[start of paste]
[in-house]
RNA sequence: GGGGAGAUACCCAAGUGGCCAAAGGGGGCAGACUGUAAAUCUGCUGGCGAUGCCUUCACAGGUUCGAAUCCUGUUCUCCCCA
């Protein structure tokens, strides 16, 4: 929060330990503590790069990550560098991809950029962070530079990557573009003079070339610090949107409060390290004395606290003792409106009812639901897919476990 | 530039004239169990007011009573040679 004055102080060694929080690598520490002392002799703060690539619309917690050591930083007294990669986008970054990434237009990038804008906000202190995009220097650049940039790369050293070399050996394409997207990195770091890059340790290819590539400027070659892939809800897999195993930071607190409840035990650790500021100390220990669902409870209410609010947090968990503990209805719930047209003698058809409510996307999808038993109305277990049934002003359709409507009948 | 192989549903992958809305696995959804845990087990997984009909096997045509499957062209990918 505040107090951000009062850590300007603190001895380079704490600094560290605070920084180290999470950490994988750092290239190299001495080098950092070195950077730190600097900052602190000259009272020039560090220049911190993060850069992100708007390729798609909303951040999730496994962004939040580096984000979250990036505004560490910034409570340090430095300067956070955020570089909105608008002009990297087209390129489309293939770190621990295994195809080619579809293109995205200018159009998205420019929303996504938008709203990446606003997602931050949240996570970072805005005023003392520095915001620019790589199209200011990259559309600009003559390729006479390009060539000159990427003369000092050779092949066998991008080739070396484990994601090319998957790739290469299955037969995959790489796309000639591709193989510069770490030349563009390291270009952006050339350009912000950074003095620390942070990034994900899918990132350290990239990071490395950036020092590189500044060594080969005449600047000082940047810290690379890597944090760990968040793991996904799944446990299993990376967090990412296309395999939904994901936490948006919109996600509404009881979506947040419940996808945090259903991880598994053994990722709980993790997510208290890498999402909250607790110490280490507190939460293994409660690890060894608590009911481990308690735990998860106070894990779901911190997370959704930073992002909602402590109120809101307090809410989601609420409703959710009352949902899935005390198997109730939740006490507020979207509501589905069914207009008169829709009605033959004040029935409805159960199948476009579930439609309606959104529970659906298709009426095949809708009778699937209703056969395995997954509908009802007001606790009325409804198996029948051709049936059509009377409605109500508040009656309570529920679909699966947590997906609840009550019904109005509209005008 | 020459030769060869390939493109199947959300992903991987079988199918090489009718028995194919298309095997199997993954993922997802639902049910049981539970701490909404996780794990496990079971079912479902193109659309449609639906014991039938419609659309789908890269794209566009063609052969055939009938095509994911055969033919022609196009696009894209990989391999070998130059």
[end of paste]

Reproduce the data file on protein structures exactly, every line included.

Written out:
[in-house]
RNA sequence: GGGGAGAUACCCAAGUGGCCAAAGGGGGCAGACUGUAAAUCUGCUGGCGAUGCCUUCACAGGUUCGAAUCCUGUUCUCCCCA
């Protein structure tokens, strides 16, 4: 929060330990503590790069990550560098991809950029962070530079990557573009003079070339610090949107409060390290004395606290003792409106009812639901897919476990 | 530039004239169990007011009573040679 004055102080060694929080690598520490002392002799703060690539619309917690050591930083007294990669986008970054990434237009990038804008906000202190995009220097650049940039790369050293070399050996394409997207990195770091890059340790290819590539400027070659892939809800897999195993930071607190409840035990650790500021100390220990669902409870209410609010947090968990503990209805719930047209003698058809409510996307999808038993109305277990049934002003359709409507009948 | 192989549903992958809305696995959804845990087990997984009909096997045509499957062209990918 505040107090951000009062850590300007603190001895380079704490600094560290605070920084180290999470950490994988750092290239190299001495080098950092070195950077730190600097900052602190000259009272020039560090220049911190993060850069992100708007390729798609909303951040999730496994962004939040580096984000979250990036505004560490910034409570340090430095300067956070955020570089909105608008002009990297087209390129489309293939770190621990295994195809080619579809293109995205200018159009998205420019929303996504938008709203990446606003997602931050949240996570970072805005005023003392520095915001620019790589199209200011990259559309600009003559390729006479390009060539000159990427003369000092050779092949066998991008080739070396484990994601090319998957790739290469299955037969995959790489796309000639591709193989510069770490030349563009390291270009952006050339350009912000950074003095620390942070990034994900899918990132350290990239990071490395950036020092590189500044060594080969005449600047000082940047810290690379890597944090760990968040793991996904799944446990299993990376967090990412296309395999939904994901936490948006919109996600509404009881979506947040419940996808945090259903991880598994053994990722709980993790997510208290890498999402909250607790110490280490507190939460293994409660690890060894608590009911481990308690735990998860106070894990779901911190997370959704930073992002909602402590109120809101307090809410989601609420409703959710009352949902899935005390198997109730939740006490507020979207509501589905069914207009008169829709009605033959004040029935409805159960199948476009579930439609309606959104529970659906298709009426095949809708009778699937209703056969395995997954509908009802007001606790009325409804198996029948051709049936059509009377409605109500508040009656309570529920679909699966947590997906609840009550019904109005509209005008 | 020459030769060869390939493109199947959300992903991987079988199918090489009718028995194919298309095997199997993954993922997802639902049910049981539970701490909404996780794990496990079971079912479902193109659309449609639906014991039938419609659309789908890269794209566009063609052969055939009938095509994911055969033919022609196009696009894209990989391999070998130059």